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Recent statements questioning the environmental safety of triclosan have been disputed by the Soap and Detergent Association (SDA). A report previously issue by the East Bay Municipal Utility District (EBMUD) and Environmental Working Group in San Francisco, Calif., USA, supported statements that triclosan containing soaps and cleaning products are not biodegradable enough to pose no health risk to humans. Both groups discouraged the use of antibacterial soaps containing triclosan.
In EBMUD's February issue of its newsletter, Pipeline, it states, "But did you know that two active ingredients commonly found in many antibacterial products, triclosan and triclocarban, may harm the Bay? Studies show that these chemicals do not break down quickly and can harm aquatic life. Wastewater treatment was designed to remove human and food wastes, not synthetic chemicals. Because the American Medical Association says that regular soap and water are just as effective as antibacterial soaps at preventing the spread of bacteria in a normal household, EBMUD is currently phasing out its own purchases of antibacterial soaps."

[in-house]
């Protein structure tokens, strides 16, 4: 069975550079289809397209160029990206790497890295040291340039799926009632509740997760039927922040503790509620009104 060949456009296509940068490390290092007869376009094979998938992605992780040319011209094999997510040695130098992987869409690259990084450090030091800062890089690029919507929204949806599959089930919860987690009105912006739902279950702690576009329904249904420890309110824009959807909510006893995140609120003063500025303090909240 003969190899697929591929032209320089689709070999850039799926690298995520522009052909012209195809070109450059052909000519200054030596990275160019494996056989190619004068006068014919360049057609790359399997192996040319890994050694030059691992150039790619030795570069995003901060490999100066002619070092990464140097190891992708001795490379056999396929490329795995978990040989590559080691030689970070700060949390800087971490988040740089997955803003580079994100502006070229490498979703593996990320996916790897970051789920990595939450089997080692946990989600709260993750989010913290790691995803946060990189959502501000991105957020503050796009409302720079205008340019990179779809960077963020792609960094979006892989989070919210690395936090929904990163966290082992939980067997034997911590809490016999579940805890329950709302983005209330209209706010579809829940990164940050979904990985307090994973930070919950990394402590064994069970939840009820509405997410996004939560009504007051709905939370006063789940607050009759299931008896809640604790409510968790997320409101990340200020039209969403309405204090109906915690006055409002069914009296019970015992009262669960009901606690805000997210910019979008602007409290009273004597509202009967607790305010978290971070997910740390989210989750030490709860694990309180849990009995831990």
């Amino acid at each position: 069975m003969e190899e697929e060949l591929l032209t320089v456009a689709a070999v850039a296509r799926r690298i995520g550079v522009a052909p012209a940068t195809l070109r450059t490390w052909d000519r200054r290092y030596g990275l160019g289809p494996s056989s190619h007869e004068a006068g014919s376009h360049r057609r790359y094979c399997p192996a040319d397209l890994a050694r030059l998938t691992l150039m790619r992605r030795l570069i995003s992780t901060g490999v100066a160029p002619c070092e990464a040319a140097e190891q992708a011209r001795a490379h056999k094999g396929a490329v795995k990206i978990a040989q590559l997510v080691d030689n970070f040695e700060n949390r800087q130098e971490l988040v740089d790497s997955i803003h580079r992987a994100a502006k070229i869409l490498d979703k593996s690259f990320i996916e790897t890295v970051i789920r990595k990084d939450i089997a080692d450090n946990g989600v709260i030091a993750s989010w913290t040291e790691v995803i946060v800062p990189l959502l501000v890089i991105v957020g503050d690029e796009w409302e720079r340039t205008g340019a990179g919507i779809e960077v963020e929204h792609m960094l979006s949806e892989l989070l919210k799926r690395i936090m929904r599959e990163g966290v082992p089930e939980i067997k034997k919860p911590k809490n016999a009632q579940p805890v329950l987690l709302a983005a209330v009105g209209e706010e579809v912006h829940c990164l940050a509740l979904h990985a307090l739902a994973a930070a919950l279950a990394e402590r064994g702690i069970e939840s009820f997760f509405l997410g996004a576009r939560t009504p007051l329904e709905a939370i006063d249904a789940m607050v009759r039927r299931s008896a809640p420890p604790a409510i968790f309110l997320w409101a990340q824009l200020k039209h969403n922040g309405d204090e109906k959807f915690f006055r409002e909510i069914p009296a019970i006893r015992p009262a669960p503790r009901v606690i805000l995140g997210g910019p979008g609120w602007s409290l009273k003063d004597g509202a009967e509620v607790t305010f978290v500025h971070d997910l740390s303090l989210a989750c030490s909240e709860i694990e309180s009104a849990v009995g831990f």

According to the association, statements made by EBMUD and EWG are overstated. Triclosan has been used safely in hygiene products for more than three decades and is regulated by the US Food and Drug Administration. The association states that the ingredient poses no risk to humans or aquatic life.
A number of tests reportedly have been conducted on reproduction and development, both of which have confirmed that triclosan has no estrogenic or antiandrogenic effects on living organisms. The association further stresses that the ingredient is beneficial in reducing or eliminating bacteria that can lead to skin infections, intestinal illnesses or other commonly transmitted diseases.